I just adore movies where evil happens in plain daylight. I have not felt so creeped out by a movie in a long time. Writer-director Sean Durkin's extraordinary film is a psychological horror story about Martha, the outstanding Elizabeth Olsen (sister of the celebrity twins), in a breakthrough performance, who escapes from a cult and goes back to her affluent sister Lucy (Sarah Paulson, also excellent). As she starts a new life at her sister's, certain innocuous moments trigger traumatic memories in her, and the movie goes back and forth seamlessly between the present and her life in the cult.
The cult at first looks like a naive commune of hippies, led by Patrick, a scrawny, not particularly charismatic guy (John Hawkes). But the bizarreness and the menace of controlled chaos, seep in instantly. People sleep huddled together on mattresses on the floor, the men eat first as the women wait (starving people is one method of mind control), people share clothes and supposedly try to start up a farm, but it is not clear how they make a living.
Patrick has an emissary (creepy Brady Corbet) who brings lost young women from nearby towns. They are received warmly, and at first it seems like a cool place to chill out from the demands of reality. Martha arrives because her good friend Zoe is already there. Durkin lets the details of life in the cult trickle steadily and become more and more disturbing as Martha becomes more unhinged at her sister's house. Durkin and his editor sustain the double helix of the structure with great fluidity, as they let the creepiness accrue without hurry. We see the daily dismantling of self at the cult, but to watch Martha being unable to behave normally once she is safe, is just as fascinating. She has been brainwashed out of the most basic social behaviors, and, as she does not confide in her sister, she and her husband have no idea why she acts so strange. She says she broke up with a boyfriend with whom she was living in the Catskills, something that seems to horrify her sister. It is completely believable that it would never occur to them that she has been in a cult. They know nothing about her.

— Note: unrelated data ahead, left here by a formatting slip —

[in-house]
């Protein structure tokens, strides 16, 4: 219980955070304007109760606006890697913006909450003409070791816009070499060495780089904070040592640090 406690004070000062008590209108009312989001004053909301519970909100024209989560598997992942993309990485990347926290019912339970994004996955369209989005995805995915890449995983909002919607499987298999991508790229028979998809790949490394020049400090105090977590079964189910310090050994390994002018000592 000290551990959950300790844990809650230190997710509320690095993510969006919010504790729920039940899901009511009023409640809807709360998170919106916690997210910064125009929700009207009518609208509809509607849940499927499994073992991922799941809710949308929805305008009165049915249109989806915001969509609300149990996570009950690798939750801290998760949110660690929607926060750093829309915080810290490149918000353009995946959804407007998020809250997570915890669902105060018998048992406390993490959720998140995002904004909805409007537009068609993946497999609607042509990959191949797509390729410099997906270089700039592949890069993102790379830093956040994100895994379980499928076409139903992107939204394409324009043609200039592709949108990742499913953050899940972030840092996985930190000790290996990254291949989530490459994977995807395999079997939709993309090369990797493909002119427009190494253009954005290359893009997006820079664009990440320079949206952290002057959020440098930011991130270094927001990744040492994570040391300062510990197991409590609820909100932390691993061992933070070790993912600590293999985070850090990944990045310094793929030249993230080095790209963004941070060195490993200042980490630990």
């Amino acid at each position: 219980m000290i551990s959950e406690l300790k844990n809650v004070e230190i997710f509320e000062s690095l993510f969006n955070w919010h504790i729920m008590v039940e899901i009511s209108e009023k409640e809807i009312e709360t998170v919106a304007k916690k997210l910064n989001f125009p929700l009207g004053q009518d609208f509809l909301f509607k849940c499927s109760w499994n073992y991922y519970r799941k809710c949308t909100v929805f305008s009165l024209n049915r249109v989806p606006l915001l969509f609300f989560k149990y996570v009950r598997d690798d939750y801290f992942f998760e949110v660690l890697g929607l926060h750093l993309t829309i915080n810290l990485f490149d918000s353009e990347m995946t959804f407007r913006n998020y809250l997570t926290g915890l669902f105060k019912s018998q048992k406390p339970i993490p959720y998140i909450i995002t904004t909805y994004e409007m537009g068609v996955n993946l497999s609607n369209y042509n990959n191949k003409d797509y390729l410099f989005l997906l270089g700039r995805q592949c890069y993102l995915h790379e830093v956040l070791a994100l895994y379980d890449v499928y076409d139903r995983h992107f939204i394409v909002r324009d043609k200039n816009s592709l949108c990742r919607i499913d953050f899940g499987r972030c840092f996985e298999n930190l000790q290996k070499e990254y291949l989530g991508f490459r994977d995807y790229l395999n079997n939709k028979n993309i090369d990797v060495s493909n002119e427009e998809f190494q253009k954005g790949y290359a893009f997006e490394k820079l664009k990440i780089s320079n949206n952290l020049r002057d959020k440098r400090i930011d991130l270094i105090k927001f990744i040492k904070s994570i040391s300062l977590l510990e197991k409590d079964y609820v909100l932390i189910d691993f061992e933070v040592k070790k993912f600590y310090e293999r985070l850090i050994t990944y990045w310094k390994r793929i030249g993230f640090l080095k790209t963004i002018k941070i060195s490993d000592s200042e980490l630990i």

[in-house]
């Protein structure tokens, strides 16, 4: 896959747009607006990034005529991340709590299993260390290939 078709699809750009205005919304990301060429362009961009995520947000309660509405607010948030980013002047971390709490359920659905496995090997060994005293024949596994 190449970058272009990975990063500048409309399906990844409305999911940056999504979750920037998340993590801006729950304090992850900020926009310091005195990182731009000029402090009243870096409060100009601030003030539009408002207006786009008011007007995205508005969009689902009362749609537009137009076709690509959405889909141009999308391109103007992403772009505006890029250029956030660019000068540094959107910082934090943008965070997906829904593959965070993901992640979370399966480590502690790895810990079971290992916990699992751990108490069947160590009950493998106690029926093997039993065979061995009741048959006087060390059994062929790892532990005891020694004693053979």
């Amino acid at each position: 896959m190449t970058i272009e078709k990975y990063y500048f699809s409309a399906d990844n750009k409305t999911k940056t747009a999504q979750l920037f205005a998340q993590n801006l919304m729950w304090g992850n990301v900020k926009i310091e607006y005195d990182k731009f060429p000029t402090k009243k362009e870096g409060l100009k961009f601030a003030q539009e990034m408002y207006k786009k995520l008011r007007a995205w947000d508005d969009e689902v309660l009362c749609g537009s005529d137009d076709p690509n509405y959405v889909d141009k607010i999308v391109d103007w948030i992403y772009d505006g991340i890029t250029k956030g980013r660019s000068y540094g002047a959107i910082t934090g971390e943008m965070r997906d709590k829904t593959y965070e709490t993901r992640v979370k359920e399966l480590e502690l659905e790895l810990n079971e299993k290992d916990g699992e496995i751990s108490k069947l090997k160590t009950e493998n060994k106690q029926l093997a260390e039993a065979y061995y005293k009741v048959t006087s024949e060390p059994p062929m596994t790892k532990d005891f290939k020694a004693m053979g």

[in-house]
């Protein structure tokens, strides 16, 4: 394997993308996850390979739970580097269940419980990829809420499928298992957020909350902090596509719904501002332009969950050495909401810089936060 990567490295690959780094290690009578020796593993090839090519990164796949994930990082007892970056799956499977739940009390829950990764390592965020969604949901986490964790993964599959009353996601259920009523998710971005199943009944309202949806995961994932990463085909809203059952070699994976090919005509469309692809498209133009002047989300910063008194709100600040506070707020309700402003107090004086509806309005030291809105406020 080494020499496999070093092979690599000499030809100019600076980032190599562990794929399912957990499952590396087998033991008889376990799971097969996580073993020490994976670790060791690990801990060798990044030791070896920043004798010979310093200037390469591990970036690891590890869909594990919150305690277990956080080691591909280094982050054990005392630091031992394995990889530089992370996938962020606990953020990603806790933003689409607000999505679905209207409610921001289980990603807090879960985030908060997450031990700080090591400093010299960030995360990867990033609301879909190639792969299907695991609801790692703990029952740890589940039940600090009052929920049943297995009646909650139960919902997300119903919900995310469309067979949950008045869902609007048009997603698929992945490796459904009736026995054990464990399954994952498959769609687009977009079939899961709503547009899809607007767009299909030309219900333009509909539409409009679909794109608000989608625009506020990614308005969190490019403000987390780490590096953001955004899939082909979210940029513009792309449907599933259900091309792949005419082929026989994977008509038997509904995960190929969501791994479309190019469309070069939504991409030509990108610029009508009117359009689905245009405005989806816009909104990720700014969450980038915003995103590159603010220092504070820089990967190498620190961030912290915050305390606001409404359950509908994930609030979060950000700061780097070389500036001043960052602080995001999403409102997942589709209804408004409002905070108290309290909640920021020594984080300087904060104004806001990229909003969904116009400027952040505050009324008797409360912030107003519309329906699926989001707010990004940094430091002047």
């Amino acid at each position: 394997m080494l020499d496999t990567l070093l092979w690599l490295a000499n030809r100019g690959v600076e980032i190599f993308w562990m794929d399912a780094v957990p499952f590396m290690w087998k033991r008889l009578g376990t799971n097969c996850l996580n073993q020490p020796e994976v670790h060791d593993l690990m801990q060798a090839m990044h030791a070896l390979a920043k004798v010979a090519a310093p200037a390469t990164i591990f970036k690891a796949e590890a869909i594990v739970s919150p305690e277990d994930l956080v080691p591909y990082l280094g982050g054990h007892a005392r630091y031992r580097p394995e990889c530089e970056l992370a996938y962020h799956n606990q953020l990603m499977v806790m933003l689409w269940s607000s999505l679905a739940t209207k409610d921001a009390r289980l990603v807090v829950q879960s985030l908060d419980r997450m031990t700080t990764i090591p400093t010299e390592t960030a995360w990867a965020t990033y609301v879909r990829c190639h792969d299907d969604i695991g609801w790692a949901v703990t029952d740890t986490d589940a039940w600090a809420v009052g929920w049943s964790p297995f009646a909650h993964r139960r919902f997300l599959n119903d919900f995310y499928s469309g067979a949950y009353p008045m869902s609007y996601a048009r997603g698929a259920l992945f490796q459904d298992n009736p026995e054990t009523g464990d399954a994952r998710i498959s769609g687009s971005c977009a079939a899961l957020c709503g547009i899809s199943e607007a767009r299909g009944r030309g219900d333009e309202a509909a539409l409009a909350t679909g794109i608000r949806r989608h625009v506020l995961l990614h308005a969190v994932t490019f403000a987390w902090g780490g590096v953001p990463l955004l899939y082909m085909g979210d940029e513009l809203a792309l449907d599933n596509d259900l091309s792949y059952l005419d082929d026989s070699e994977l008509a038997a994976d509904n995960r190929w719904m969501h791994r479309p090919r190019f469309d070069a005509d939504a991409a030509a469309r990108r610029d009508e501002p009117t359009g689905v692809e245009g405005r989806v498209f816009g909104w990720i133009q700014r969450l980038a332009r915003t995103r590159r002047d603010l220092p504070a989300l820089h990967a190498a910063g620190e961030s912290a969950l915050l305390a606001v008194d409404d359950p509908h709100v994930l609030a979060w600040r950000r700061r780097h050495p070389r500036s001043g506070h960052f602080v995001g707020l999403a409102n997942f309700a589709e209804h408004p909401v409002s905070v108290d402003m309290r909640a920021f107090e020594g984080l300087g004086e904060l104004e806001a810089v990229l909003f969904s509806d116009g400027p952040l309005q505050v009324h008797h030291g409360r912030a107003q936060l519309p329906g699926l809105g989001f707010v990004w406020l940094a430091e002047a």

Besides being a chilling trip into the dangers of falling victim to a cult, which for my taste is scarier than vampires, zombies, or ghosts, the movie is also about American social disconnection, which is also scary as hell. Martha has not been in touch with her sister, her only surviving family member, for two years. Magnificent Arepa and I were saying that if Martha were a Latina, she would not have lasted 2 days without her entire family going on a search and rescue mission. In the US, you are on your own: that's the American way. It is common for people to drift out of society. In the end, the lost souls who end up in bizarre cults are looking for an alternate family, and Patrick, an incestuous father figure, a serial sexual abuser, couches life in the cult in those familial terms. Through a hodgepodge philosophy of so-called freedom and enforced communal life, Patrick strips his charges from their moral bearings and their willpower, besides drug-enabled sex and other nasty mind games. Nobody ever stops around the cult compound to check it out. Evil can flourish undisturbed where nobody cares for their neighbor.
Lucy is married to a wealthy New York City architect (Hugh Dancy), and Martha stays at their country retreat in Connecticut, so spacious that Martha questions, not without a point, why two people need to have such a big place. The wealthy married couple are classic strivers, they want to have kids, they work their asses off and they enjoy the fruits of their wealth. They may be egotists, but they have functional egos. Cults deprive you of your ego in the positive sense of the word: they strip away who you are, your values, your integrity. Martha seems to have kept what little ego she had before she arrived at the cult: as opposed to others who are completely brainwashed, she bristles at incidents of cruelty, and there is a part of her that Patrick psychopathic ego can't touch, which is why she escapes.
Durkin's successfully expresses Martha's sensation of not knowing where she is, where she is waking up, how much time has elapsed, how close or far places are from each other, yet, this intelligent, disciplined film makes sure the audience always knows what's happening, even as we share Martha's disorientation. As far as I'm concerned, the chilling ending is what turns this movie, which could pass as a psychological drama up to that point, into a quietly devastating horror film.
The more I think of Martha Marcy May Marlene, the more it gives me the shivers.
It's a wonderful feeling.